Staten Island Realtor Q & A

Q. My husband and I are separated. Our children are grown, and I’ve been living alone in our big family home. Since I don’t have a lot of cash or time to spare, I have not been able to keep it up very well. Now I’d like to sell it, but I know that it isn’t worth as much as other homes nearby because of the maintenance problems. I think I should get an appraisal and home inspection before I put it on the market, but my friends say that’s a waste of money. What do you think?

–McLean, Va.

A. I think your friends are partly right. Getting an appraisal is a waste of money since you don’t need it to list your home. There are many other free ways to get a general sense of what your house is worth, including various web-based automated home-price estimators that rely on recent sales. You should study the pictures of these sold homes to see how well-kept they were compared with yours.

Real-estate agents who have sold properties in your area are another good source of information on home prices. Invite at least three of them to prepare competitive market analyses and to visit your home. Ask them to be brutally honest about what needs to be fixed, and to estimate the cost of repairs. To keep from hurting your feelings and losing the listing, some agents may say that they leave those suggestions to their stager. I’d eliminate those agents. Since you are operating on a tight budget, it’s best to hire someone who won’t sugarcoat the truth or suggest that you price your home too high, given its issues. Such flattery may win the listing but won’t be in your best interests. The longer your house sits on the market, the more it will lose its luster in the eyes of home shoppers, while you’re still on the hook for the mortgage, utilities and other expenses.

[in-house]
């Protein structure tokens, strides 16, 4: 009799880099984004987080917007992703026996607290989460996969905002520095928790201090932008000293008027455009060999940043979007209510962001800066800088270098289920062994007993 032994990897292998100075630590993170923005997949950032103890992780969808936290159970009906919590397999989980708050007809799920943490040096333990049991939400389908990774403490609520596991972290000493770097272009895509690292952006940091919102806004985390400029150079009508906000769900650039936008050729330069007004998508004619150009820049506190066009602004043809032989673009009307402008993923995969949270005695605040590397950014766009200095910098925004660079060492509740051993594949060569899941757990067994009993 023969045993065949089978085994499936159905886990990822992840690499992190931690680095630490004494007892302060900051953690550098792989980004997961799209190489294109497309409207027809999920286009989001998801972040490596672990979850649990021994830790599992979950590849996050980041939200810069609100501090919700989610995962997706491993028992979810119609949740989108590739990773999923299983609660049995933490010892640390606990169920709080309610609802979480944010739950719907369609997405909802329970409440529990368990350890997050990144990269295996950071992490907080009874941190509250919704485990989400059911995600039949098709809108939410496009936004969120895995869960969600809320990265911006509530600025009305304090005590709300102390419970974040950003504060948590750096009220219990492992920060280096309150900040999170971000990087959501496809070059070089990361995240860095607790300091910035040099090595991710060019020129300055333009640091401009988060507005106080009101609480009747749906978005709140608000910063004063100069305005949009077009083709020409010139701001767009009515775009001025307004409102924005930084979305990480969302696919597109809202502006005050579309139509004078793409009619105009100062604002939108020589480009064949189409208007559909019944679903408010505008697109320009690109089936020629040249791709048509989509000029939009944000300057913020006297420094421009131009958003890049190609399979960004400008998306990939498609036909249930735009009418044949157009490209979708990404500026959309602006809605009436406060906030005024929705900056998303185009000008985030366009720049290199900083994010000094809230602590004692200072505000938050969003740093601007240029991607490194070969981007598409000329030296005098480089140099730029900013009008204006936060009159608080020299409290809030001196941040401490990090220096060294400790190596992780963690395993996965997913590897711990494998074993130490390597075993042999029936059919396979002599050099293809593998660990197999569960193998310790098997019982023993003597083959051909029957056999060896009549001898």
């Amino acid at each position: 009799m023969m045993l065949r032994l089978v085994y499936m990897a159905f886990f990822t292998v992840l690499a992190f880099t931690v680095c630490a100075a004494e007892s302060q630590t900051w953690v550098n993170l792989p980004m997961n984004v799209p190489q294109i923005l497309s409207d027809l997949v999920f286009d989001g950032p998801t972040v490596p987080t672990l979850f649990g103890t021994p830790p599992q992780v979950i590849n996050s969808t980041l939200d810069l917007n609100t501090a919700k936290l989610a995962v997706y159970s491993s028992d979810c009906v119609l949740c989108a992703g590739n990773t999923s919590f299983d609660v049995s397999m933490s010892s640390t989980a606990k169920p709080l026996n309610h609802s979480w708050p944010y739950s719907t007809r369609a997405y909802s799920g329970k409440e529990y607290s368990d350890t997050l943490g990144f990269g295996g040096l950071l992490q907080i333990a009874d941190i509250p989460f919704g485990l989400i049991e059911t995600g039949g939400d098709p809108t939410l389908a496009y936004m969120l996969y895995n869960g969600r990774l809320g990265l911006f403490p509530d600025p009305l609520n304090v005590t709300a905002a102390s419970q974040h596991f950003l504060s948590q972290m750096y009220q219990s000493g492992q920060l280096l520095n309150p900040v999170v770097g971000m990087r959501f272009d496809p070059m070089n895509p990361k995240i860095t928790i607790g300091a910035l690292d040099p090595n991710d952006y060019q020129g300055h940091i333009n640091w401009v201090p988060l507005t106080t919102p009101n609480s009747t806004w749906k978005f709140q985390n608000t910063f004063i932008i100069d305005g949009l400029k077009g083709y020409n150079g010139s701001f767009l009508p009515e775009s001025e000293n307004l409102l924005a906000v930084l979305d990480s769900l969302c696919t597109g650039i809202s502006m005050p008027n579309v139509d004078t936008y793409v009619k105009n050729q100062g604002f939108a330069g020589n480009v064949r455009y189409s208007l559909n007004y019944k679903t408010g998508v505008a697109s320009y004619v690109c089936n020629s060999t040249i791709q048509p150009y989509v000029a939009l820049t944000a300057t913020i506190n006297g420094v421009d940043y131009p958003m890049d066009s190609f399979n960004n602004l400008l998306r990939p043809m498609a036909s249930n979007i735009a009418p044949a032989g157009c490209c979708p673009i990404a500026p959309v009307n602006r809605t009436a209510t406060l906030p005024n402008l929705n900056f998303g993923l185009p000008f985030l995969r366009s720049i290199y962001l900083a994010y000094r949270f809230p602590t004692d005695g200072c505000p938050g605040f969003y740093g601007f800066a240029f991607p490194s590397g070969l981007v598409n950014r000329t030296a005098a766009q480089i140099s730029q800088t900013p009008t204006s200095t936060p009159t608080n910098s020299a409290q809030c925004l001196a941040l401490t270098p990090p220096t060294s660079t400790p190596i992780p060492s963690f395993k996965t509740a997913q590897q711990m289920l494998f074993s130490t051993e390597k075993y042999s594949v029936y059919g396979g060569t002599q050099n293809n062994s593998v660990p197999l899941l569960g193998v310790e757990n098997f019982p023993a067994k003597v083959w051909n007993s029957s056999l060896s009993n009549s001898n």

A home inspection is also unnecessary for a seller, but something you might want to consider if you don’t have a good handle on what needs to be repaired. Typically, the inspector will uncover many items that you can easily fix yourself, like a broken window latch or a clogged bathroom drain. You may not be able to fix everything on the deferred maintenance list, but you’ll net much more if you can pare it down before the buyers’ home inspector arrives. The buyers will insist that any repairs their inspector finds be fixed by a professional, or will ask for a credit at closing to have the repairs done themselves.

Spend any money you were planning to spend on an appraisal on contractors to make the most important fixes. And don’t forget the eye candy: If you can’t afford to have painters do your whole house, just have them freshen the rooms that get the hardest wear (usually the kitchen and baths), as well as the front door.

For more information visit


About mortgagelendingstatenisland

I am a mortgage banking veteran with over 15 years of experience at every level of the mortgage arena. I am known as the "closer" because of my troubleshooting skils and ability to explain in detail to my clients and business partners "What Makes A Mortgage Approvable".

Posted on April 26, 2013, in Uncategorized and tagged , , , , , , , . Bookmark the permalink. Leave a comment.

Leave a Reply

Fill in your details below or click an icon to log in: Logo

You are commenting using your account. Log Out / Change )

Twitter picture

You are commenting using your Twitter account. Log Out / Change )

Facebook photo

You are commenting using your Facebook account. Log Out / Change )

Google+ photo

You are commenting using your Google+ account. Log Out / Change )

Connecting to %s

%d bloggers like this: